Honors English 10
May 15 2012
Against the Slaughter of Horses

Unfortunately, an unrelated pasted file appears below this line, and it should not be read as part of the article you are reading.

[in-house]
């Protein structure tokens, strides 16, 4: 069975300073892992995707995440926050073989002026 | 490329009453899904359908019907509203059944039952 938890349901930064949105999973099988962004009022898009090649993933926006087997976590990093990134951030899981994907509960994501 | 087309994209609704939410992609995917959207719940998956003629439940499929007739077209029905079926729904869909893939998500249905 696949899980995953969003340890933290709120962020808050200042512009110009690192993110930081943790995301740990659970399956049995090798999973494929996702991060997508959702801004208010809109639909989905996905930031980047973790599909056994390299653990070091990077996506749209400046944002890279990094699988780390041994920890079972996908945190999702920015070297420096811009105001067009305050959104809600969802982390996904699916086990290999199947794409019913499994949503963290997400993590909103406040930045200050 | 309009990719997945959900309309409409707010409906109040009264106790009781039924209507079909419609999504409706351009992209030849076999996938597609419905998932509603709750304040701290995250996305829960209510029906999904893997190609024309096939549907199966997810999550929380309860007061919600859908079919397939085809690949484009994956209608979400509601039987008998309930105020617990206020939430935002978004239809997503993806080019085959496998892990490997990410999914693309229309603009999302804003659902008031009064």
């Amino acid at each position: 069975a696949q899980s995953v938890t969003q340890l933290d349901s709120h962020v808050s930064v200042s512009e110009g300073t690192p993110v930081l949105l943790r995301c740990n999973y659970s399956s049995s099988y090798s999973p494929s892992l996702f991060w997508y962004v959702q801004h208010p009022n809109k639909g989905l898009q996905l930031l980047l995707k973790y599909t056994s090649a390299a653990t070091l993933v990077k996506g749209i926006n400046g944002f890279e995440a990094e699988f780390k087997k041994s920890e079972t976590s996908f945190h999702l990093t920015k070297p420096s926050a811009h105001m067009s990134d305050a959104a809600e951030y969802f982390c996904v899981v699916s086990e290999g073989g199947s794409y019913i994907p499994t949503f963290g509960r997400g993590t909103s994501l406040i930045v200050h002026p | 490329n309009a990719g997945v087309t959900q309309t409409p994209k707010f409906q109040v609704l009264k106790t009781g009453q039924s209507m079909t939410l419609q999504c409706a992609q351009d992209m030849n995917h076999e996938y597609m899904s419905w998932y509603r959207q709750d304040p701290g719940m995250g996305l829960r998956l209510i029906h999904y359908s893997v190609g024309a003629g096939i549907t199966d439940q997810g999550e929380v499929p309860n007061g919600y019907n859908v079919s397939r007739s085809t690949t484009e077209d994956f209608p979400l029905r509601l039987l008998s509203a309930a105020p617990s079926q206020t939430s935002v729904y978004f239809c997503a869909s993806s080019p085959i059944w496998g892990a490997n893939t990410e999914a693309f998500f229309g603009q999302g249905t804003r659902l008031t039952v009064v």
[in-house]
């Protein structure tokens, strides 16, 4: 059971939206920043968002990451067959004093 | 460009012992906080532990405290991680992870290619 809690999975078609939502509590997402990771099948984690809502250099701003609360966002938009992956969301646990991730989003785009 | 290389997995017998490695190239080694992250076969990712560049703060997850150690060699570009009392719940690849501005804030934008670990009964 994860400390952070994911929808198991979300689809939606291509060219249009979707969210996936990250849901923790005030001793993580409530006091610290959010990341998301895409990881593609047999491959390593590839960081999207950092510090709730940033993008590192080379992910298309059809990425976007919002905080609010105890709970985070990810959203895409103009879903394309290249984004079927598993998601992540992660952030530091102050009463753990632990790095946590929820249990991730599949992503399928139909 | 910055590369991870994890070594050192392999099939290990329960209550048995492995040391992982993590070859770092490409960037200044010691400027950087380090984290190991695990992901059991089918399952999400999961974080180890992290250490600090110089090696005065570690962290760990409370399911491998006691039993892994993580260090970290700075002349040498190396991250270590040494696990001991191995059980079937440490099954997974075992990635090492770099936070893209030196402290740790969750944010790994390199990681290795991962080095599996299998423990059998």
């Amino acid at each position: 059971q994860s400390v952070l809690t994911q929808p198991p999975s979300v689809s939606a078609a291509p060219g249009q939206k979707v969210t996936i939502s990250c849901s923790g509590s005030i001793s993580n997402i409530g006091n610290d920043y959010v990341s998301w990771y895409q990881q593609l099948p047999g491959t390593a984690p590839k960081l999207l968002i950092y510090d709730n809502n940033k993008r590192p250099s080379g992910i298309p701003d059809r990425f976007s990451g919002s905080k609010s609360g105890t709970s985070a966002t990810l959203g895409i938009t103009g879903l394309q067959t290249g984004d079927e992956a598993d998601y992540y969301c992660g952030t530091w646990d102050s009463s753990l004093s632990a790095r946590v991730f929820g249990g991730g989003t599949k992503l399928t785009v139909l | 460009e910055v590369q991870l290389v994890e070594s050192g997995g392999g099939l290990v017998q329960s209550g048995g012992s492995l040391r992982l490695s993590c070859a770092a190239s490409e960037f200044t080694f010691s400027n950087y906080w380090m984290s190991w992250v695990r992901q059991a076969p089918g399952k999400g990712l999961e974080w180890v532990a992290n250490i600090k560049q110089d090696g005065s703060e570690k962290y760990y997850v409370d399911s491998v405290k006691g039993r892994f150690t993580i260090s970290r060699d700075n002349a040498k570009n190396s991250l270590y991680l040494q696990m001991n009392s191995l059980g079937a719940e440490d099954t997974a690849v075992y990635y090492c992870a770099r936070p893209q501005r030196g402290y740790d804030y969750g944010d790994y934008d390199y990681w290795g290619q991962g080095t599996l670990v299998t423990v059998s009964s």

The horse, an elegant creature, dancing across fields, meant to be free; the horror going on behind the curtain defiles his spirit of freedom. He is viewed by many as a loyal companion. In sporting events, he represents half of the team, the momentous force that propels the duo to victory. He shares the pain and tears, the struggles and triumphs, with his human counterpart. As a gentle friend, he teaches fearful adults how to trust again; reinvigorates the hopeless with the drive to live; and provides disabled children with a comforting way to become reacquainted with the world. The common denominator derived from the roles played by the majestic equine is the intimate bond shared by horse and rider. This bond can be compared to that between a dog and his owner, one that is as inseparable as mother and daughter. However, a fiery issue has come to light, one that has the equestrian world hopelessly divided. It concerns the controversial matter of horse slaughter in the United States of America. The plight of the unwanted horse is complicated and to some the idea of getting rid of the financial burden and getting paid for it seems like a godsend. However, horse slaughter is a cruel practice. To put it simply, horses are not raised to be slaughtered in the same manner that cows and pigs are; the emotional and physical trauma involved for the horse is too big a price to pay as well as being generally illegal; and there are countless alternatives to inhumane slaughter. The horse is a docile being, mild-mannered and doe-eyed, raised to be a loving companion animal. However, due to the massive decline in the equine industry, horse owners are forced to make desperate choices. Despite the fact that there are no operational plants in the States, horses are routinely purchased at auctions by ‘killer buyers’. The previous owner is permitted to walk away with a check in hand, sending his...
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